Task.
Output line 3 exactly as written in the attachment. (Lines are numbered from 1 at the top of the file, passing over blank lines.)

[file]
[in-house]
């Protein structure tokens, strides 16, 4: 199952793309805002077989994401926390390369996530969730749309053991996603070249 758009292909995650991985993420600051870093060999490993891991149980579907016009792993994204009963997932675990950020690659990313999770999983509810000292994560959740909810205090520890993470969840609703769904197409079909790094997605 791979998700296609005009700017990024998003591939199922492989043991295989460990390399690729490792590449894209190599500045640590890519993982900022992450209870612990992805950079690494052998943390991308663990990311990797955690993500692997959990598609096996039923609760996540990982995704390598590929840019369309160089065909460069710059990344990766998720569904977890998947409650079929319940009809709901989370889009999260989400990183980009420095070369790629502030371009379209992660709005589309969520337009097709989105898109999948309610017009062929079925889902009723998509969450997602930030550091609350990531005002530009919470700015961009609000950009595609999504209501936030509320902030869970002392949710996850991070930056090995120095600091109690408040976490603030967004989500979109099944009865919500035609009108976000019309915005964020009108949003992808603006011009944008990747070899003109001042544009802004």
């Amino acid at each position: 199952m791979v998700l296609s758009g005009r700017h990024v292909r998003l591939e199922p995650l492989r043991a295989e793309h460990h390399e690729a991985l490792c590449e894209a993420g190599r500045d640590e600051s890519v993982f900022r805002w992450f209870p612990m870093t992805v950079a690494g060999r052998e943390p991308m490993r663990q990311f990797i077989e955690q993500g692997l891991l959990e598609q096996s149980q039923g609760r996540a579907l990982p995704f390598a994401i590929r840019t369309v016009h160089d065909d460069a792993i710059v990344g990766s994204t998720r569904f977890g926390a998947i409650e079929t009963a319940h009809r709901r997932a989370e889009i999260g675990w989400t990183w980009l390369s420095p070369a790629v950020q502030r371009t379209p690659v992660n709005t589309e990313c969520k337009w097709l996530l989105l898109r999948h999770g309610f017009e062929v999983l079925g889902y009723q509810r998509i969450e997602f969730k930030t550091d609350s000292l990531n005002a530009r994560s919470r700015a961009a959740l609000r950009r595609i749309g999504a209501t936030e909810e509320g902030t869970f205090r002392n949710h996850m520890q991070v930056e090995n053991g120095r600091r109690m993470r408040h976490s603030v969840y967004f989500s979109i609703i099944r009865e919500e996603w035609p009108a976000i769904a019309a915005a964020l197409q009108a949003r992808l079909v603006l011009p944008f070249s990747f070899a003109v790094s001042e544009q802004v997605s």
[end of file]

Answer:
């Amino acid at each position: 199952m791979v998700l296609s758009g005009r700017h990024v292909r998003l591939e199922p995650l492989r043991a295989e793309h460990h390399e690729a991985l490792c590449e894209a993420g190599r500045d640590e600051s890519v993982f900022r805002w992450f209870p612990m870093t992805v950079a690494g060999r052998e943390p991308m490993r663990q990311f990797i077989e955690q993500g692997l891991l959990e598609q096996s149980q039923g609760r996540a579907l990982p995704f390598a994401i590929r840019t369309v016009h160089d065909d460069a792993i710059v990344g990766s994204t998720r569904f977890g926390a998947i409650e079929t009963a319940h009809r709901r997932a989370e889009i999260g675990w989400t990183w980009l390369s420095p070369a790629v950020q502030r371009t379209p690659v992660n709005t589309e990313c969520k337009w097709l996530l989105l898109r999948h999770g309610f017009e062929v999983l079925g889902y009723q509810r998509i969450e997602f969730k930030t550091d609350s000292l990531n005002a530009r994560s919470r700015a961009a959740l609000r950009r595609i749309g999504a209501t936030e909810e509320g902030t869970f205090r002392n949710h996850m520890q991070v930056e090995n053991g120095r600091r109690m993470r408040h976490s603030v969840y967004f989500s979109i609703i099944r009865e919500e996603w035609p009108a976000i769904a019309a915005a964020l197409q009108a949003r992808l079909v603006l011009p944008f070249s990747f070899a003109v790094s001042e544009q802004v997605s």